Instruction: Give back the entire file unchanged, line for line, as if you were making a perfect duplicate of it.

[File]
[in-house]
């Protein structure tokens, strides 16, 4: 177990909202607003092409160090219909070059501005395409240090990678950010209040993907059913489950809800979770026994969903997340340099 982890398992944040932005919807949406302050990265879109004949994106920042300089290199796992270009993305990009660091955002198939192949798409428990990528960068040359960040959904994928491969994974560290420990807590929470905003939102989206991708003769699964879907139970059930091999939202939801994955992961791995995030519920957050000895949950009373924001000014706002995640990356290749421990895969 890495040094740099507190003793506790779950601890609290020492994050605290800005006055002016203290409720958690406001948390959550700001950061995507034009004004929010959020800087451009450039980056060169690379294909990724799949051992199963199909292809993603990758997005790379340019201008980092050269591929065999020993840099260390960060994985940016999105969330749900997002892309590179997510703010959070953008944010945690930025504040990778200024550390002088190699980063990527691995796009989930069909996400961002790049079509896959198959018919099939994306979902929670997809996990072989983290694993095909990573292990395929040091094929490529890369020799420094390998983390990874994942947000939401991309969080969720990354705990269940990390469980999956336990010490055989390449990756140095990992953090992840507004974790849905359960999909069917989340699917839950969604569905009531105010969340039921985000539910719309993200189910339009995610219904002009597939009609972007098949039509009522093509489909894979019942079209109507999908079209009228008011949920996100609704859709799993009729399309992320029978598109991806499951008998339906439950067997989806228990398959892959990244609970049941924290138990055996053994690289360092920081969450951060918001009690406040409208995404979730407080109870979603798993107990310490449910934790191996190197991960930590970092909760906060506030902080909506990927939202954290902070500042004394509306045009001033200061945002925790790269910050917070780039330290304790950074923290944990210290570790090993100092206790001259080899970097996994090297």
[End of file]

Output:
[in-house]
């Protein structure tokens, strides 16, 4: 177990909202607003092409160090219909070059501005395409240090990678950010209040993907059913489950809800979770026994969903997340340099 982890398992944040932005919807949406302050990265879109004949994106920042300089290199796992270009993305990009660091955002198939192949798409428990990528960068040359960040959904994928491969994974560290420990807590929470905003939102989206991708003769699964879907139970059930091999939202939801994955992961791995995030519920957050000895949950009373924001000014706002995640990356290749421990895969 890495040094740099507190003793506790779950601890609290020492994050605290800005006055002016203290409720958690406001948390959550700001950061995507034009004004929010959020800087451009450039980056060169690379294909990724799949051992199963199909292809993603990758997005790379340019201008980092050269591929065999020993840099260390960060994985940016999105969330749900997002892309590179997510703010959070953008944010945690930025504040990778200024550390002088190699980063990527691995796009989930069909996400961002790049079509896959198959018919099939994306979902929670997809996990072989983290694993095909990573292990395929040091094929490529890369020799420094390998983390990874994942947000939401991309969080969720990354705990269940990390469980999956336990010490055989390449990756140095990992953090992840507004974790849905359960999909069917989340699917839950969604569905009531105010969340039921985000539910719309993200189910339009995610219904002009597939009609972007098949039509009522093509489909894979019942079209109507999908079209009228008011949920996100609704859709799993009729399309992320029978598109991806499951008998339906439950067997989806228990398959892959990244609970049941924290138990055996053994690289360092920081969450951060918001009690406040409208995404979730407080109870979603798993107990310490449910934790191996190197991960930590970092909760906060506030902080909506990927939202954290902070500042004394509306045009001033200061945002925790790269910050917070780039330290304790950074923290944990210290570790090993100092206790001259080899970097996994090297």